I've sewn my fair share of things to know what works on me and what doesn't. These are those fashion details I either look really bad in, or I just don't find them aesthetically pleasing. Let's start...
1920s drop-waist dresses. Not flattering on big boobs and hips, although I do have a few patterns I want to make up. This includes the "One Hour Dress" whenever I can find fabric for it.
Extreme gathering, pleating, and draping from 1936. Nothing about this would flatter me. I just feel like there is too much going on and it will always make me think of curtains. '36 was a transitional year for fashion. The long, slim silhouette was finally changing up a bit. By '37 the a-line skirt and puff sleeve look came in.
These sleeves. Not even sure what they are called. Kimono? I think they are ugly. Not only that, they make my bust look huge and my arms look fat! I usually think any pattern with these sleeves is ugly so I don't buy them, but I do have 2 or 3 lurking in my collection somewhere.... Longer kimono sleeves, though, I can work with :)
This neckline. Boat neck? Always feels like it's never in place and usually ends up either stabbing my throat or gaping wide open. And the super-highness never looks good on my bust!
Early 60s fashion. I'm not a huge fan of 1958-1964ish fashion. I just find it uninteresting. I don't like the shorter full skirts, the boxy cuts, and the collarless bodices of this time period. To me, this is also a transitional period; the full 50s circle skirt was falling out of vogue and something new needed to break (the mini in '65!) So, I don't sew much from this era.
1970s "Pants Outfit" long tunic/pants combo. I hate this look. It looks like too much is going on (are you a mini-dress or a maternity top?) I have a pattern for this outfit, but there is also an option to make a dress -- which is why I bought it!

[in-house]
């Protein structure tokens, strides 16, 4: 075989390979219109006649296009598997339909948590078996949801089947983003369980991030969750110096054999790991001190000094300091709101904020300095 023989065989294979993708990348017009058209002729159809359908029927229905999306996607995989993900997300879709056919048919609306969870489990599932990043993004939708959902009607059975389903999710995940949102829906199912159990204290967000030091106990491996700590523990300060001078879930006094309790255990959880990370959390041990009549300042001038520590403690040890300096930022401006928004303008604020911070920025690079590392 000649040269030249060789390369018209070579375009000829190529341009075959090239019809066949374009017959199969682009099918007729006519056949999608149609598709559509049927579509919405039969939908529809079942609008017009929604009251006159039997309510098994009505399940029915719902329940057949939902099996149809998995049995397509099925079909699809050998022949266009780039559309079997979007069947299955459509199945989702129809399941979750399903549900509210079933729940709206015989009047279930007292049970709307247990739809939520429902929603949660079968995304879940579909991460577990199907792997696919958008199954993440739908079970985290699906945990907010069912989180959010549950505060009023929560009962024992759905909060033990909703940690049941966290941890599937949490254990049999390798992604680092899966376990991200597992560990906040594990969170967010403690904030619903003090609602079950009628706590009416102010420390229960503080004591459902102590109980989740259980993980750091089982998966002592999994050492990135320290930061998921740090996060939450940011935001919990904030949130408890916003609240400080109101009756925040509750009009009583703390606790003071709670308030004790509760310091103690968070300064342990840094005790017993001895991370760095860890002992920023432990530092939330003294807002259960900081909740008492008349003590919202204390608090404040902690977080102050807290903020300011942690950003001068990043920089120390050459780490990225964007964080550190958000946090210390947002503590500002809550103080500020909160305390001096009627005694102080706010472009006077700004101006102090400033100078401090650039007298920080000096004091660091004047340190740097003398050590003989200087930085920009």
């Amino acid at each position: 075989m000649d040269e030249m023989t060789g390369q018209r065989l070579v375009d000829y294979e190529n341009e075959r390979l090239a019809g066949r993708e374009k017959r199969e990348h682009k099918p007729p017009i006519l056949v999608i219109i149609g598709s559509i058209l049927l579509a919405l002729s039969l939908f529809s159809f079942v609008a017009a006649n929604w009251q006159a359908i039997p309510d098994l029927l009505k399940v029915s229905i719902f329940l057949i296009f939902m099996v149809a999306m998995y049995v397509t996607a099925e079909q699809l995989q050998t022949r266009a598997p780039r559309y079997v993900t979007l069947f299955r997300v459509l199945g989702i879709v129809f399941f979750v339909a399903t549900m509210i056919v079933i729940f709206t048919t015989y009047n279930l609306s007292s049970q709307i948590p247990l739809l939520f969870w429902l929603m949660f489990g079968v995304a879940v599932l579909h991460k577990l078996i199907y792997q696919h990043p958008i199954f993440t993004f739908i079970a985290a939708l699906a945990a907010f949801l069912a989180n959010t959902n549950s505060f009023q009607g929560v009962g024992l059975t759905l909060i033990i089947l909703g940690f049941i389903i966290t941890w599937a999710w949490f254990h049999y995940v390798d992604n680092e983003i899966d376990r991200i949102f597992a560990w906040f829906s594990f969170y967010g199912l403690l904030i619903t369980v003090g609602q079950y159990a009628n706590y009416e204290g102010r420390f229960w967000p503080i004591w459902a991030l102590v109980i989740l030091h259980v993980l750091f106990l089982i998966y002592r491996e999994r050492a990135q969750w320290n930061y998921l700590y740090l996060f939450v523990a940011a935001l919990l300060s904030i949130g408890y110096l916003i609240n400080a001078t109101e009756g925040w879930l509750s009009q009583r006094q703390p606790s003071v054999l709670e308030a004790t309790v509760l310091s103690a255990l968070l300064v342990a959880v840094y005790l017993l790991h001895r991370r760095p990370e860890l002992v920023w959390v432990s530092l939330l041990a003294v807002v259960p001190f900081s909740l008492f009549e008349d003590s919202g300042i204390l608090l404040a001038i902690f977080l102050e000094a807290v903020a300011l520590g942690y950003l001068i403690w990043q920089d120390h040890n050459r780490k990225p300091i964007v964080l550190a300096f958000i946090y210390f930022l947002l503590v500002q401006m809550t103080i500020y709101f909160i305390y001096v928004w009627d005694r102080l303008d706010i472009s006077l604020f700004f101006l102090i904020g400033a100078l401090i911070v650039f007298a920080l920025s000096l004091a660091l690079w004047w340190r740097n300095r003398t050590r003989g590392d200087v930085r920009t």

1915 was a very pivotal year for fashion. It was the year restrictive Victorian styles began to give way to what would evolve into breezy 1920s styles. This is the earliest nautical styled dress I've seen in the Sears catalogs.
Nautical-style Middie blouses were popular throughout the Great War and early 1920s.
1924 is the last time nautical-styled clothing appears in the Sears catalogs for several years. Deco-styled "flapper" dresses will dominate. Perhaps they were "over" the Great War and didn't want to dwell on it...;)
Sailor girls begin to show up again in 1931. The heyday of nautical travel!
I don't think anyone understands how much I love that yellow and brown nautical number!! GAHHH!!! 1935 and 1936 was the HEIGHT of sailor-influenced fashions.
After 1941, sailor influences pretty much disappear from fashion.
Here it is -- the 40 most important years in fashion from the pages of Sears catalogs. This is what everyday people would have worn. Let's start in 1910. It was still practically Victorian times in 1910, but BIG changes were about to come and they haven't stopped to the current day. But we're going to stop in 1950 for the sake of my blog and my tastes.
Fashion from every year starting in 1910 and ending in 1950. Enjoy.